Of the total 2532 records available, 82(3.23%) patients were identified with Salmonella bacteraemia. The overall mean age of the patients was 16±12.0 years. There were 48(59%) males 34(41%) females. The year-wise data was analysed to assess the pattern of the disease (Table).

The predominant organism was S.typhi in 44(53.7%) patients. Age-wise, 34(41.5%) patients were in the age group 1-10, 15(18.3%)in 11-20, 26(31.7%)in 21-30 and 7(8.5%)were above 30 years. The yearly incidence ranged from 206 to 596 per 100000person-years (Figure-1).

Resistance against Ciprofloxacin was the highest in 5 years in 56 (68.2%) patients followed by Ampicillin in 29 (35.3%) and Co-trimoxazole in 24 (29.2%) patients. No strains were found to be resistant to Cefixime and Ceftriaxone. Yearly resistance pattern was also worked out (Figure-2).


We are unaware of any prior work in Salmonella infections amongst healthcare workers or their dependents in Pakistan. Most of the affected patients were children younger than 10 years (41.5%). The overall incidence of Salmonella bacteraemia was 596/100000 person-years. In a study conducted in Pakistan, the incidence of typhoid bacteraemia in children <2 years of age was 443.1 per 100000 child-years. The overall incidence rate of typhoid for children <5 years was 405.1 per 100000 child-years.11 In a recent population-based surveillance in Kenya, S.typhi bacteraemia was reported in 247 cases per 100 000 person-years of observation with highest rates in children 5-9 years old (596 per 100000) and 2-4 years old (521 per 100000).12 In comparison to this study, the overall incidence of our study was much higher, possibly due the limited nature of the study population and higher ability to capture all positive cases due to a single source provider (the employee health clinic of the hospital).
S. typhiwas the most common species isolated (53.7%), in comparison to other local13 and international14 studies where incidence of S.typhi was 72% and 75% respectively. In a multinational population-based cohort study conducted over 8 years total of 622 salmonella bacteraemias were reported, non-typhoidal isolates were 490 (79%), and 132 were typhoidal salmonella cases. Out of these 132 S.typhi and S.paratyphi were 85 (64%) and 47 (36%) respectively. The distribution of S.typhi and S.paratyphi in this study population corresponds to our study group. Incidence of typhoidal Salmonella bacteraemia was higher in younger age group with highest incidence in age group 20-29 years whereas in our study population this age group had second highest incidence. Ciprofloxacin resistance was only 3% in this study whereas Ampicillin had highest resistance (21%). Ampicillin resistance is almost comparable, but ciprofloxacin resistance is much higher in our study population.15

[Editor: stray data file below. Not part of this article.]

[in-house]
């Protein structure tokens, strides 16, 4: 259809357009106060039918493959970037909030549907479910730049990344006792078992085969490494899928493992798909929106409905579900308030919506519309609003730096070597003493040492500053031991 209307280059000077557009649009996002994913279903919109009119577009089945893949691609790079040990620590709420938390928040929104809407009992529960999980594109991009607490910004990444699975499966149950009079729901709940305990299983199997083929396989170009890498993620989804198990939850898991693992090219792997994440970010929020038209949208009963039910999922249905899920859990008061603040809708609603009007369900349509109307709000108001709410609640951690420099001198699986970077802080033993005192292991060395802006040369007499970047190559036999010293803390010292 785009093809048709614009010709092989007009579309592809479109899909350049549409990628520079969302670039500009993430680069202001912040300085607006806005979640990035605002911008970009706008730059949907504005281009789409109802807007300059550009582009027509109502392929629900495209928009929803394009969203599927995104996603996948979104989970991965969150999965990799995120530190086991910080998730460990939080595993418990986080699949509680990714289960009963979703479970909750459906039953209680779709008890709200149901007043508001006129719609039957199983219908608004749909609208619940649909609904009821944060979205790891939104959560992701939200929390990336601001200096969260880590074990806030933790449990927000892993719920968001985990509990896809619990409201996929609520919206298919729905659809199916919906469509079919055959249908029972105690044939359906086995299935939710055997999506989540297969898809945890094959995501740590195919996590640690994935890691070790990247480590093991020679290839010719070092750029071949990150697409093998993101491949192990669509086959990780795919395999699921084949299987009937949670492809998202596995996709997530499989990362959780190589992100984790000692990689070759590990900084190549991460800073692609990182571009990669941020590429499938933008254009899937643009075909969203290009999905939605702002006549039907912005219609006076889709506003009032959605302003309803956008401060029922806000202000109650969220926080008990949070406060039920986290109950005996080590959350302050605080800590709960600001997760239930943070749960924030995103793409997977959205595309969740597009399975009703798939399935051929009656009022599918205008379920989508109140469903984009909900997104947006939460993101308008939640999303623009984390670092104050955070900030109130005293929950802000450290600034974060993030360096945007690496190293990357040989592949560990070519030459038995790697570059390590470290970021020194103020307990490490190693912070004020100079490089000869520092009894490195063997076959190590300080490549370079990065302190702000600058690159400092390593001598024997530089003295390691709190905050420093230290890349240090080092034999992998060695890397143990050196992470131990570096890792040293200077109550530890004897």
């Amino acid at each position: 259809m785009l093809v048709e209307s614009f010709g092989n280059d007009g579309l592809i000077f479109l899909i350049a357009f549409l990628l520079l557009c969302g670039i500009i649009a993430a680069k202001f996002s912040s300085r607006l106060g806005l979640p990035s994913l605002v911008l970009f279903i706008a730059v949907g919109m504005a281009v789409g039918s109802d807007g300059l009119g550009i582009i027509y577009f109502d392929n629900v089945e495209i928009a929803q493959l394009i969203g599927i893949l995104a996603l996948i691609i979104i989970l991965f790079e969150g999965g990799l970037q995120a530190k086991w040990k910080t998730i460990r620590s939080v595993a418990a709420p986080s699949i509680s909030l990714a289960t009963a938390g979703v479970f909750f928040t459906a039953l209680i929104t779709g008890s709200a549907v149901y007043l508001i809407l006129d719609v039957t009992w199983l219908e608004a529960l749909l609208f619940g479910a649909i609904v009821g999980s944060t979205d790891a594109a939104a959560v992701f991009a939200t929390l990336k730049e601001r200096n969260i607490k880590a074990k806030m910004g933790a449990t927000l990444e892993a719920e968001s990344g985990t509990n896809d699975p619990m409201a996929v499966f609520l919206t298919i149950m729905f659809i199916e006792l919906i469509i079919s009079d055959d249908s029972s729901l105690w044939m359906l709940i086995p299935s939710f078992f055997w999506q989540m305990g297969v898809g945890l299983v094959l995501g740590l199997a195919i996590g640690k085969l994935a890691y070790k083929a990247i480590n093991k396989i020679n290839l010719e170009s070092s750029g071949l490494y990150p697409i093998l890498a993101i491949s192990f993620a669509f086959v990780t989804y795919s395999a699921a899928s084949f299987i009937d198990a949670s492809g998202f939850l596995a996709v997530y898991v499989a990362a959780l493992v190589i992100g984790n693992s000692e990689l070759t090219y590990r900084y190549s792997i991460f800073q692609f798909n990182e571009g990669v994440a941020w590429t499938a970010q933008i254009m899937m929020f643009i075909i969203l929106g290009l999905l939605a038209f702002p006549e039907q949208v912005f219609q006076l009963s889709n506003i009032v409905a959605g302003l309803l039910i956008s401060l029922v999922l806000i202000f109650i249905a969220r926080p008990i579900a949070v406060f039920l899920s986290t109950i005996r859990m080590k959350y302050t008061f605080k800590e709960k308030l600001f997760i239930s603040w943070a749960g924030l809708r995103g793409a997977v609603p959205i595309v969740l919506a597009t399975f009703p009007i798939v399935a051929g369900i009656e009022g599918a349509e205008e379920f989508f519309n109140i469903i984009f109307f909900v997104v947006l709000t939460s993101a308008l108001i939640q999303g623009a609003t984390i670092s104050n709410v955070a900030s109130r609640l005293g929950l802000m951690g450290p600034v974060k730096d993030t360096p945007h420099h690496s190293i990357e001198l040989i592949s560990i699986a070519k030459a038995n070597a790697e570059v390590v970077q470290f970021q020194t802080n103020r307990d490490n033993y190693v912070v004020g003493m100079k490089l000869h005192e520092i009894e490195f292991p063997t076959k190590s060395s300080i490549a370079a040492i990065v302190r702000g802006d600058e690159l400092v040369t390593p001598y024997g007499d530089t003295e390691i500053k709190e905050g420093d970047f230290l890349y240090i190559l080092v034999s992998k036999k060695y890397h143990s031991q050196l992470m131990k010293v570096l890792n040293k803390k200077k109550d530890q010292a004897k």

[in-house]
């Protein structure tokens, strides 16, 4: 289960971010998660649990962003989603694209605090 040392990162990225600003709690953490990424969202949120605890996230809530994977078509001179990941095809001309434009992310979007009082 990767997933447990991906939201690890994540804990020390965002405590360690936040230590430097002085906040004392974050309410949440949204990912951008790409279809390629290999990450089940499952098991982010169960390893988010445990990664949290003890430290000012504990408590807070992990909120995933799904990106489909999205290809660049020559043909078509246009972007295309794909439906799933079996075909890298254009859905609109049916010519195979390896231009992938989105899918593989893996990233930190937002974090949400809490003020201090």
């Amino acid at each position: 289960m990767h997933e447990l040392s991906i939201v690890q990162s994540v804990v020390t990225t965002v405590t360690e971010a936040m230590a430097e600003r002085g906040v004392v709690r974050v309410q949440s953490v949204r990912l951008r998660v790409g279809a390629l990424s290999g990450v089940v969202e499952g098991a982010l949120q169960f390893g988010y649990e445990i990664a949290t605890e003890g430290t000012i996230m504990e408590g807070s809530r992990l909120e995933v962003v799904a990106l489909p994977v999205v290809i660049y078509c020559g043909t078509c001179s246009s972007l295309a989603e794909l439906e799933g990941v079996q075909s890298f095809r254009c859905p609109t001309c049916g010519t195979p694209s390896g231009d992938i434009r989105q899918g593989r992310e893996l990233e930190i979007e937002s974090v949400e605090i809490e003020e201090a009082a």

Previous local studies showed variable resistance to different antibiotics. In a study resistance to co-trimoxazole (57.5%) was the highest followed by ciprofloxacin resistance (48.75%).16 In 2005, a study showed high incidence of MDR with no strains resistant to ciprofloxacin.17 But our study showed a significant quinolone resistance.
Salmonella outbreaks in healthcare workers have been reported internationally in an outbreak in an England hospital S.Virchow was found in one patient, nine staff members and food handler\'s baby.18 Similarly in Jordan in 1989 a large outbreak of Salmonella was reported in a hospital where contamination of mashed potatoes was responsible for the outbreak. In this outbreak, 183 of 619 (19.6%) persons were affected; 150 of the total affected persons were hospital employees.19
Since all hospital employees and dependents are provided care via the employee health clinic at our hospital, it provided an opportunity to study the incidence of this illness amongst this population.
There were limitations of our study. The study was conducted at a single centre and these results are not generalisable. Besides, since it was a retrospective review, we could not identify the source or risk factors for acquiring Salmonella infection in this group of population.


The incidence of Salmonella bacteraemia in our study population appeared to be higher than reported in the general population. The majority of cases were in children and were typhoidal Salmonellae. Significant quinolone resistance was also noted.